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Uttar Pradesh Temples >> Sarnath Temple

10 kms north of Varanasi is Sarnath, one of the three holiest sites for Buddhists. It was here that after attaining enlightenment Buddha gave his first sermon in 528 BC. In 640 AD, the Chinese traveller Hiuen Tsang visited the site and recorded his impressions of Buddhist vihara (monasteries), a statue of the Buddha turning the wheel of law (Dharmachakra) and stupas of stone. With the resurgence of Hinduism and fading popularity of Buddhism, the site was ultimately abandoned around the 9th century AD and fell into ruins with the coming of Muslim invaders. Today, it has regained its importance in the Buddhist world and several institutions have their centres of learning at Sarnath.

The town has a cluster of stupas, monasteries and an Ashokan column, set against the serene backdrop of a deer park. The main shrine, built by Ashoka (3rd century BC) and further embellished by later Gupta rulers (5th century AD) marks the spot where the Buddha meditated. It is a rectangular building, with a portion of an Ashokan Pillar to its west. The column, which was originally 15 metres high used to be crowned by the lion capital, which is now the national emblem of the Indian Union. It has four lions looking to the four cardinal points, with the wheel of law beneath them. The capital is now housed in the Archaeological Museum at Sarnath. The archaeological museum has a small but significant collection of artefacts. They include the lion capital from the Ashokan column, life-size boddhisattva figures, and a statue of the seated Buddha in a meditative pose with a halo around his head.
The largest structure in the complex is the Dhamekh Stupa, dating 5th to 6th century AD, was the place where the Buddha delivered his first sermon. It has a large cylindrical tower over 33 metres high, and decorated with foliage, birds, flowers and geometric patterns. There are eight arched recesses to hold statures.

The Dharmarajika stupa, built around the 3rd century BC by emperor Ashoka, is said to have contained a green marble casket with relics of the Buddha. The modern Mulagandha Kuti Vihara, built in 1931 by the Mahabodhi society with donations from followers, has become one of the most popular sites in Sarnath. The inner walls have frescoes while a huge bell from Japan dominates the entrance. A bodhi tree (peepal) planted in 1931 is a sapling from the tree in Sri Lanka, which was grown from a cutting of the original Bodhi tree under which the Buddha attained enlightenment.

Sarnath also has a 19th century Jain temple called the Shreyanshnath temple.

There are several missions from various countries, including the Central Institute of Tibetan Studies, the Mahabodhi society, the Chinese temple, the Burmese temple, the Japanese temple and the Thai temple. The Institute of Tibetan Studies runs courses in Tibetan philosophy and Pali language, and has a good collection of ancient manuscripts.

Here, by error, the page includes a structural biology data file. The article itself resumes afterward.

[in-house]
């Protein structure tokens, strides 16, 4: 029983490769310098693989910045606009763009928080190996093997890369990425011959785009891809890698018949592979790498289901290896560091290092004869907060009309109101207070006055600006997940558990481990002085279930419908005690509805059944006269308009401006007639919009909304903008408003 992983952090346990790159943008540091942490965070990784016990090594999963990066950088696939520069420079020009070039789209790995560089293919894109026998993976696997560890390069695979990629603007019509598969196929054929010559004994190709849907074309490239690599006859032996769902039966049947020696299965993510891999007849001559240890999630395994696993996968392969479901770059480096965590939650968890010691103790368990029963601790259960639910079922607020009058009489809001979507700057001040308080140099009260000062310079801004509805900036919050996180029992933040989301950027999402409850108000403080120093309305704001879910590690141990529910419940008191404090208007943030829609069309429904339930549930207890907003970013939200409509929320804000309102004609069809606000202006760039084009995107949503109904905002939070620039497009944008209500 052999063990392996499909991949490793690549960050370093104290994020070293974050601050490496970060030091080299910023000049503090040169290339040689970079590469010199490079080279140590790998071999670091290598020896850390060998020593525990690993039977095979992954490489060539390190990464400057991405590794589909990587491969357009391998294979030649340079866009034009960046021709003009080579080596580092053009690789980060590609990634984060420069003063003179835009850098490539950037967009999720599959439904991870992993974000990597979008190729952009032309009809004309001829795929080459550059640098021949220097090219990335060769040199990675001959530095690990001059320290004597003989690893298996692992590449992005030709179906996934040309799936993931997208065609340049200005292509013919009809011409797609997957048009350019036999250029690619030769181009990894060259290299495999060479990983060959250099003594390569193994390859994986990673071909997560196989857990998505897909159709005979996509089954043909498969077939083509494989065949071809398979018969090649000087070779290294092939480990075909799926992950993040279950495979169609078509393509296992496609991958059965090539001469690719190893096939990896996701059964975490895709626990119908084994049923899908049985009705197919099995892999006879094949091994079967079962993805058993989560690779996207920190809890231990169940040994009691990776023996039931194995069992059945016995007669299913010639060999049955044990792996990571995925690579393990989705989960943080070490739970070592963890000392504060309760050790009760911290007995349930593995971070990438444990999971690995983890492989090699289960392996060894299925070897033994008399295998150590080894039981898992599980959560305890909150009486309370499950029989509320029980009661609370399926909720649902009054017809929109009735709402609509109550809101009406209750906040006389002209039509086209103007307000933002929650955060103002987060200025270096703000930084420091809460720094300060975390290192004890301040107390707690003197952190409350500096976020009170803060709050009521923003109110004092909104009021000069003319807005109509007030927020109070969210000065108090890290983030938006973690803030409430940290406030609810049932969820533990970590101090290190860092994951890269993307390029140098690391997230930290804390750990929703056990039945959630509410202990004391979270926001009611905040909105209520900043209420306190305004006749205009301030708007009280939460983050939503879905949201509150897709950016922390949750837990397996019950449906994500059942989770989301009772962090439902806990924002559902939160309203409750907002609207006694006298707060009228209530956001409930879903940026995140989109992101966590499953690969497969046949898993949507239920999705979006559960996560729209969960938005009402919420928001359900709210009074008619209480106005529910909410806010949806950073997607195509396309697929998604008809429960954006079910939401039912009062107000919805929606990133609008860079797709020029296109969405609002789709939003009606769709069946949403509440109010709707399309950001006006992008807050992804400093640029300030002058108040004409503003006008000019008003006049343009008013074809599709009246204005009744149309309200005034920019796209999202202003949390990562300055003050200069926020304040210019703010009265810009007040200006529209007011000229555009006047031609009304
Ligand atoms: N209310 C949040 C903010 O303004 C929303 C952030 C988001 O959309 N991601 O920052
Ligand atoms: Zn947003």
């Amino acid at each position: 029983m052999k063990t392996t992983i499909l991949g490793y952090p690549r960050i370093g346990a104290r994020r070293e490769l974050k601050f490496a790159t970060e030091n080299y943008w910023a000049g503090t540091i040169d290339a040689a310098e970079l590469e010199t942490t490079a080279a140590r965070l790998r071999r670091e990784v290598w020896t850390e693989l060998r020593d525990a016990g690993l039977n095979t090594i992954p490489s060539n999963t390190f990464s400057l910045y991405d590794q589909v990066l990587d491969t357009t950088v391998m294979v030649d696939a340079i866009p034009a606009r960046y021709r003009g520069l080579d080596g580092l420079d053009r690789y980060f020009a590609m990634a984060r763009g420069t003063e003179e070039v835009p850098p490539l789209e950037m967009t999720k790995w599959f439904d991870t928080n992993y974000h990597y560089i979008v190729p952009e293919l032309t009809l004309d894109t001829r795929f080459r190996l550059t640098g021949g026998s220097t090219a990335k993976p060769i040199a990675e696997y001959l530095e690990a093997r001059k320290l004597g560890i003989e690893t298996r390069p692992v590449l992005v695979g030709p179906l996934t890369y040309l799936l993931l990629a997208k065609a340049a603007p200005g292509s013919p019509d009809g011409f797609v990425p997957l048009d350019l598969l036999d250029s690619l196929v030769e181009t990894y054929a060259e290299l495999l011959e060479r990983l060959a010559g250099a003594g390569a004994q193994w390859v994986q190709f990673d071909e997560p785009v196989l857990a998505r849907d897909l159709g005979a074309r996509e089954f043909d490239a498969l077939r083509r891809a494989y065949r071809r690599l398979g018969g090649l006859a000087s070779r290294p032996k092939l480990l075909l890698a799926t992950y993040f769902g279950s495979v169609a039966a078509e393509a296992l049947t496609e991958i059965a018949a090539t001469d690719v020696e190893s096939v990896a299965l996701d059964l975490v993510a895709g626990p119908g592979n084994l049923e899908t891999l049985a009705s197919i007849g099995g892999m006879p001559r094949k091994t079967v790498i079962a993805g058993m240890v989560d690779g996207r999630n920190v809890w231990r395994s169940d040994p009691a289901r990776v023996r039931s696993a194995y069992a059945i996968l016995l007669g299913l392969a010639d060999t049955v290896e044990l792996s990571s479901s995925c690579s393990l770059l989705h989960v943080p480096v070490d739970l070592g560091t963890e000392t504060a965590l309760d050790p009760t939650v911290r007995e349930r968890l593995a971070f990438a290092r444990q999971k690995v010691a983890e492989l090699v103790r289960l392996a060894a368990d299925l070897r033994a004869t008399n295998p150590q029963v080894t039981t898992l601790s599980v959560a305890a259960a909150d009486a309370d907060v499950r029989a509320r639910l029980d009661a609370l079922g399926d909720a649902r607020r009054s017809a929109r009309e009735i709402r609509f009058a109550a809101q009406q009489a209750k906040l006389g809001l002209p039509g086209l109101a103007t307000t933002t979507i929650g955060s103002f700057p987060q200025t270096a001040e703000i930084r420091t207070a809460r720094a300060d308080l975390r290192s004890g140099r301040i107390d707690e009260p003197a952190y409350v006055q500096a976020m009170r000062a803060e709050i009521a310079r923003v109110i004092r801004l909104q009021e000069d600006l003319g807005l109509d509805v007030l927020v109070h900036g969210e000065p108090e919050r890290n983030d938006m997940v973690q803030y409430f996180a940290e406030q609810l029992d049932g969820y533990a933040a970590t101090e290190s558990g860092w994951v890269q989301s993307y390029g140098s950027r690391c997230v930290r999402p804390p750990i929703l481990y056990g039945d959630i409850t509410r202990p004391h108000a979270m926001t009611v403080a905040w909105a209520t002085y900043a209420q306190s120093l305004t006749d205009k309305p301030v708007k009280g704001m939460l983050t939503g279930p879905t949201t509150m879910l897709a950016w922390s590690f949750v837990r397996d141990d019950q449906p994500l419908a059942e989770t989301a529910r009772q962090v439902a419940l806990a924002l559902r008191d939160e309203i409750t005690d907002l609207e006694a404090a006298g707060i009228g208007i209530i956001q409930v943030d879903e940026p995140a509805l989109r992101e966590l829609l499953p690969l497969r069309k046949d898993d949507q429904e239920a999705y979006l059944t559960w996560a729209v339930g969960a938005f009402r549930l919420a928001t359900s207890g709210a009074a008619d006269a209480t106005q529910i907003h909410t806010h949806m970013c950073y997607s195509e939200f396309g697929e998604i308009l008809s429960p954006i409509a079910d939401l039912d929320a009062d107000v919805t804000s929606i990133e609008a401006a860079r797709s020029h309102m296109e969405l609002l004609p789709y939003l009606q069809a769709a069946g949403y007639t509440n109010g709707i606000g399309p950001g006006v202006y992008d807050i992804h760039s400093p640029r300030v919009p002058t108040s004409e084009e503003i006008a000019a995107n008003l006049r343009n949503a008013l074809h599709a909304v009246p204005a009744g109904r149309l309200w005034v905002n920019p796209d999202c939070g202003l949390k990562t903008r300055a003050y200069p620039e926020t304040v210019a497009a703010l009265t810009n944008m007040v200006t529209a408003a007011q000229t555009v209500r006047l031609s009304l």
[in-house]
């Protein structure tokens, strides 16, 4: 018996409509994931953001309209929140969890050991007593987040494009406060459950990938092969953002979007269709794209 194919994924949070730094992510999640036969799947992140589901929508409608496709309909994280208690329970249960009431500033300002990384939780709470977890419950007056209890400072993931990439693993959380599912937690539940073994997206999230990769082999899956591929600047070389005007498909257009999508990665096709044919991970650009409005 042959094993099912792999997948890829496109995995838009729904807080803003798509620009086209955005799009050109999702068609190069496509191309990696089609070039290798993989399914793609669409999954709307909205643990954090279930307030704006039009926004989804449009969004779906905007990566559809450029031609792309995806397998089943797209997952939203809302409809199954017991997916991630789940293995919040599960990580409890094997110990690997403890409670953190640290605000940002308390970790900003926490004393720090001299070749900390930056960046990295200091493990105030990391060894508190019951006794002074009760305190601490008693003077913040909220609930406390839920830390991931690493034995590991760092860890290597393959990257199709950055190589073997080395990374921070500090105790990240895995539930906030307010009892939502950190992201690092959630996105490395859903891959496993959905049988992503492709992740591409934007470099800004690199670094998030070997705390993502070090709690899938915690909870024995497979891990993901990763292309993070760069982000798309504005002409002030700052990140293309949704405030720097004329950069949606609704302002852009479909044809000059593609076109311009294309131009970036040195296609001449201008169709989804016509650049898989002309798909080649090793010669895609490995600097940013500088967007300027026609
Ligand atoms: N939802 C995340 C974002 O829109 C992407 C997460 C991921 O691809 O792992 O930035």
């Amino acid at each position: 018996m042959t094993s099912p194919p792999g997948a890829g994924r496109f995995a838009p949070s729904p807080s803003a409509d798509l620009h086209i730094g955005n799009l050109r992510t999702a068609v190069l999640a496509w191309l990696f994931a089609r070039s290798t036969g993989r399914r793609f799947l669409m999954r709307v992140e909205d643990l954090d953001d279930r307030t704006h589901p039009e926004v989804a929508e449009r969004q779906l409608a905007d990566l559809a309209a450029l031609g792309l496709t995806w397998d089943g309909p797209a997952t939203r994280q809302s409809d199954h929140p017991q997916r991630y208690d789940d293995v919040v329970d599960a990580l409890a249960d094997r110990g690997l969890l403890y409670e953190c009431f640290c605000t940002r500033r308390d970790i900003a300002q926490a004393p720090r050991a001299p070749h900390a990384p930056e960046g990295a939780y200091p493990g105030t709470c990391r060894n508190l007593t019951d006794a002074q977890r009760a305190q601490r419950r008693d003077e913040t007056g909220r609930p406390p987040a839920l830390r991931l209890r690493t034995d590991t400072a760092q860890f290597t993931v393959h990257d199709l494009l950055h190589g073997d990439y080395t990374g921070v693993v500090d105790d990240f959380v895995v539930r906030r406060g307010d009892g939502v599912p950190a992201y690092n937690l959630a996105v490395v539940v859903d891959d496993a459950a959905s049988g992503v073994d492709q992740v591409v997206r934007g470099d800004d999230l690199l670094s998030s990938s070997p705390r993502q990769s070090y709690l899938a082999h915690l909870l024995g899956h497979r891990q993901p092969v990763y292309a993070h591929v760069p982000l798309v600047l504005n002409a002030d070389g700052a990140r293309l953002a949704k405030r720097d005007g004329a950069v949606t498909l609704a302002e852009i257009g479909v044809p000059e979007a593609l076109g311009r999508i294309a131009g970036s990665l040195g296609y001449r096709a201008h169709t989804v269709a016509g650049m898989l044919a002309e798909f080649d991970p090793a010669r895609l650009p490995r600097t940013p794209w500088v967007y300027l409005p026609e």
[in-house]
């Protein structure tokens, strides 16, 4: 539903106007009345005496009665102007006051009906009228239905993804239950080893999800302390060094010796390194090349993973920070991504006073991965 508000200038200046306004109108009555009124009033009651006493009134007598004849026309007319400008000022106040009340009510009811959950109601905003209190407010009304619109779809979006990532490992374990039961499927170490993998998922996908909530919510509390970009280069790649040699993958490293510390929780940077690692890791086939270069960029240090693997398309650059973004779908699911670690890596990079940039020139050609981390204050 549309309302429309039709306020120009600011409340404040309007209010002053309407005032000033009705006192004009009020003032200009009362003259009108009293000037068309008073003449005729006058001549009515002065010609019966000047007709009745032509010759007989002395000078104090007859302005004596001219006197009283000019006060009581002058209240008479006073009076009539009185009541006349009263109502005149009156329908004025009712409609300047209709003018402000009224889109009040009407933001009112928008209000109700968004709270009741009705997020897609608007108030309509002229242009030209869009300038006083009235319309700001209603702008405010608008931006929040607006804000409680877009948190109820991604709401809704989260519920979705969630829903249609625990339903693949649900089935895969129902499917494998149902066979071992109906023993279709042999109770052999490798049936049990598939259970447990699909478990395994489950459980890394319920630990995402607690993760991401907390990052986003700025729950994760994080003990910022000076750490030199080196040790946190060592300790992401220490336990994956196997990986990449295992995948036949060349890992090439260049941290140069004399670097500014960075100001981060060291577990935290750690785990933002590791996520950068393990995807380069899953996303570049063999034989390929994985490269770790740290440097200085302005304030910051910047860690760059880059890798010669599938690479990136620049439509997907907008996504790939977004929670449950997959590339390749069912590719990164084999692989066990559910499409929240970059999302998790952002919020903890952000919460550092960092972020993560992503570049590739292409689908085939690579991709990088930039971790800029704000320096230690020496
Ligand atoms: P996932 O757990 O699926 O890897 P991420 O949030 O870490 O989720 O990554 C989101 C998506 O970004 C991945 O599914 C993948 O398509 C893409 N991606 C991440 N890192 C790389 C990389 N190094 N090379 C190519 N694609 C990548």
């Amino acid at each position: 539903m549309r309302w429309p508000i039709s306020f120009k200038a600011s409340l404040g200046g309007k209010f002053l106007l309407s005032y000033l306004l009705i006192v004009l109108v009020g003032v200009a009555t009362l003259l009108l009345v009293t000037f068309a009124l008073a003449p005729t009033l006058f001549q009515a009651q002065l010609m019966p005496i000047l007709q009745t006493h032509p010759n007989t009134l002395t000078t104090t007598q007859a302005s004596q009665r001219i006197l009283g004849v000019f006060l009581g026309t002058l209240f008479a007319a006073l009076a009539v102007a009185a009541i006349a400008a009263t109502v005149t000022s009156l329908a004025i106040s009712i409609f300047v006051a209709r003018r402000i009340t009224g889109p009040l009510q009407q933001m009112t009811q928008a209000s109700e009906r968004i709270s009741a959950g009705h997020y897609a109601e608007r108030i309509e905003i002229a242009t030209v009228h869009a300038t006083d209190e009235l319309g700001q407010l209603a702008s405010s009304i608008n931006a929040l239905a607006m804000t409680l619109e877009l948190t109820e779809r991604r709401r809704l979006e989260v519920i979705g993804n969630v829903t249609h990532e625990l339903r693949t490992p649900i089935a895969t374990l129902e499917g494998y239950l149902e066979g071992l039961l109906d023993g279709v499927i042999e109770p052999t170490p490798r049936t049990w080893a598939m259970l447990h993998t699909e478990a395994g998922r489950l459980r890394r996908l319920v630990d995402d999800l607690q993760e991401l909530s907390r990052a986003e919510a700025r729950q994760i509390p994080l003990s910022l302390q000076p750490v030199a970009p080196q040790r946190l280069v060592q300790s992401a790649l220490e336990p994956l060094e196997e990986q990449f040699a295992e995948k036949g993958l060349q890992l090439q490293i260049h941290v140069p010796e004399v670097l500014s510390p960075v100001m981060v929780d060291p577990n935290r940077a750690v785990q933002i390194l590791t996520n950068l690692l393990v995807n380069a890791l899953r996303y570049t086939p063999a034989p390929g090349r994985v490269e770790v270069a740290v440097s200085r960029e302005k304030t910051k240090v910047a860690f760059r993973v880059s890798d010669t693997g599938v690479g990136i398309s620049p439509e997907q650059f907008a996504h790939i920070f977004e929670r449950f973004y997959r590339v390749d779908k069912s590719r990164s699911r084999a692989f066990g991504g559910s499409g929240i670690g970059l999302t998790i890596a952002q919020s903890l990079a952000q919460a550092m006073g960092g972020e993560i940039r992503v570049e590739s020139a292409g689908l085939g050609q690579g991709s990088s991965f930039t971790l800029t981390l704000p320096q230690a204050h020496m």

The most important festival at Sarnath is the Buddha Purnima (full moon night - May), marking the Buddha’s birth. At this time, there is a huge influx of pilgrims to see the relics of the Buddha taken out in procession.

Sarnath is only 10 kilometres from Varanasi. Regular buses ply from the Varanasi cantonment railway station, but auto-rickshaws are faster and less crowded. The trip costs Rs. 35, but shared seats are available for Rs. 8 per person. Taxis from Varanasi charge Rs. 100 to 150, including waiting charges.

It was in a quiet grove here, in the 6th century BC, that Siddhartha Gautama - who came to be known as Buddha, the "Awakened One" - gave his first sermon, and set in motion the Wheel of Law, the "Dharmachakra". Sarnath derives its name from saranganatha, the Lord of the Deer.

Over the centuries, Sarnath flourished as a centre of Buddhist art and teaching, particularly for Hinayana, the Lesser way. Buddhism in India floundered under the impact of Muslim invasions and later due to the rise of Hinduism. Except for the bulk of the Dhamekh Stupa vast portions of the site lay in ruins. For nearly a millenium the site remained in ruins but today it has again become an importannt Buddhist center housing missions from all over the world.

Dominated by the huge bulk of the Dhamekh Stupa, the extensive archaeological excavations of the site are maintained within an immaculate park. The most impressive amongst the ruins the Dhamekh Stupa also known as the Dharma Chakra Stupa is said to be the exact spot of Buddha's first sermon.

Opposite the gates of the main site, the museum designed to look like a monastery, has a small but renowned collection of Buddhist and Brahmanist antiquities. The most famous exhibit is the lion capital, moved here from the Ashokan Pillar on the main site. Constructed by Ashoka, the great Mauryan King, who converted to Buddhism, it has become the emblem of modern India and is found in all Government documents, currencies etc. Four alert and beautifully sculpted lions guard the four cardinal directions atop a circular platform.